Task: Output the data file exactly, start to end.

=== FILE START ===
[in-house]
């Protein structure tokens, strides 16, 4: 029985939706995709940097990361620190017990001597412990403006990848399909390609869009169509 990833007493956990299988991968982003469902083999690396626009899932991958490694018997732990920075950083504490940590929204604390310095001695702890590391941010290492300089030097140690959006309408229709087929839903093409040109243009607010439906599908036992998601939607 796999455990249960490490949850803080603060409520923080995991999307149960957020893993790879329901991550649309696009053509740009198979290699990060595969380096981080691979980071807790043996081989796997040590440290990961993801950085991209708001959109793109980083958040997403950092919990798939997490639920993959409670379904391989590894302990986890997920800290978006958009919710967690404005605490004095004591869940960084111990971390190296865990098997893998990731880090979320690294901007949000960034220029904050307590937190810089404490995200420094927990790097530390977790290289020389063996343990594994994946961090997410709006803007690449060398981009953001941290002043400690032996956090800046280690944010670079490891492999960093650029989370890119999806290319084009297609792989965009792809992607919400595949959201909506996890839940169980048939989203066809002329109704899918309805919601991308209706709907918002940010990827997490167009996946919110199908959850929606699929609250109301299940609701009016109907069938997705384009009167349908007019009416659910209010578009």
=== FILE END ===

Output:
[in-house]
């Protein structure tokens, strides 16, 4: 029985939706995709940097990361620190017990001597412990403006990848399909390609869009169509 990833007493956990299988991968982003469902083999690396626009899932991958490694018997732990920075950083504490940590929204604390310095001695702890590391941010290492300089030097140690959006309408229709087929839903093409040109243009607010439906599908036992998601939607 796999455990249960490490949850803080603060409520923080995991999307149960957020893993790879329901991550649309696009053509740009198979290699990060595969380096981080691979980071807790043996081989796997040590440290990961993801950085991209708001959109793109980083958040997403950092919990798939997490639920993959409670379904391989590894302990986890997920800290978006958009919710967690404005605490004095004591869940960084111990971390190296865990098997893998990731880090979320690294901007949000960034220029904050307590937190810089404490995200420094927990790097530390977790290289020389063996343990594994994946961090997410709006803007690449060398981009953001941290002043400690032996956090800046280690944010670079490891492999960093650029989370890119999806290319084009297609792989965009792809992607919400595949959201909506996890839940169980048939989203066809002329109704899918309805919601991308209706709907918002940010990827997490167009996946919110199908959850929606699929609250109301299940609701009016109907069938997705384009009167349908007019009416659910209010578009």